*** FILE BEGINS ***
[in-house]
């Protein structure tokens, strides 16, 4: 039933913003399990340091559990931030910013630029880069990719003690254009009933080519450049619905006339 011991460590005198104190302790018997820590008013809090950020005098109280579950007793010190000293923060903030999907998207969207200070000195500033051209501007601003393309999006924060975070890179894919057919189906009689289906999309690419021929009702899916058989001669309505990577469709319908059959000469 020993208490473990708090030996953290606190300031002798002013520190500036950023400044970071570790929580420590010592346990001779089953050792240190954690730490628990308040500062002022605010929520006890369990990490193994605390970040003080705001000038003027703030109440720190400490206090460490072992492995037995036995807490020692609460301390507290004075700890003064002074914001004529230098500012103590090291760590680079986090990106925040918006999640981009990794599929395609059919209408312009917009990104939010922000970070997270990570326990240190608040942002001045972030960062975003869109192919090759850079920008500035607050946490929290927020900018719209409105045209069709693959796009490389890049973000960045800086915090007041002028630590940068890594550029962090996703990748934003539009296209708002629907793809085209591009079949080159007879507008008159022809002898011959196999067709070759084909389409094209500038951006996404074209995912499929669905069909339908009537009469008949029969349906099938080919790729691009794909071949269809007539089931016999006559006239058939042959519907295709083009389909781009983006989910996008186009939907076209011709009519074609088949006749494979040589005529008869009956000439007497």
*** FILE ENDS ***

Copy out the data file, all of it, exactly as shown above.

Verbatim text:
[in-house]
């Protein structure tokens, strides 16, 4: 039933913003399990340091559990931030910013630029880069990719003690254009009933080519450049619905006339 011991460590005198104190302790018997820590008013809090950020005098109280579950007793010190000293923060903030999907998207969207200070000195500033051209501007601003393309999006924060975070890179894919057919189906009689289906999309690419021929009702899916058989001669309505990577469709319908059959000469 020993208490473990708090030996953290606190300031002798002013520190500036950023400044970071570790929580420590010592346990001779089953050792240190954690730490628990308040500062002022605010929520006890369990990490193994605390970040003080705001000038003027703030109440720190400490206090460490072992492995037995036995807490020692609460301390507290004075700890003064002074914001004529230098500012103590090291760590680079986090990106925040918006999640981009990794599929395609059919209408312009917009990104939010922000970070997270990570326990240190608040942002001045972030960062975003869109192919090759850079920008500035607050946490929290927020900018719209409105045209069709693959796009490389890049973000960045800086915090007041002028630590940068890594550029962090996703990748934003539009296209708002629907793809085209591009079949080159007879507008008159022809002898011959196999067709070759084909389409094209500038951006996404074209995912499929669905069909339908009537009469008949029969349906099938080919790729691009794909071949269809007539089931016999006559006239058939042959519907295709083009389909781009983006989910996008186009939907076209011709009519074609088949006749494979040589005529008869009956000439007497």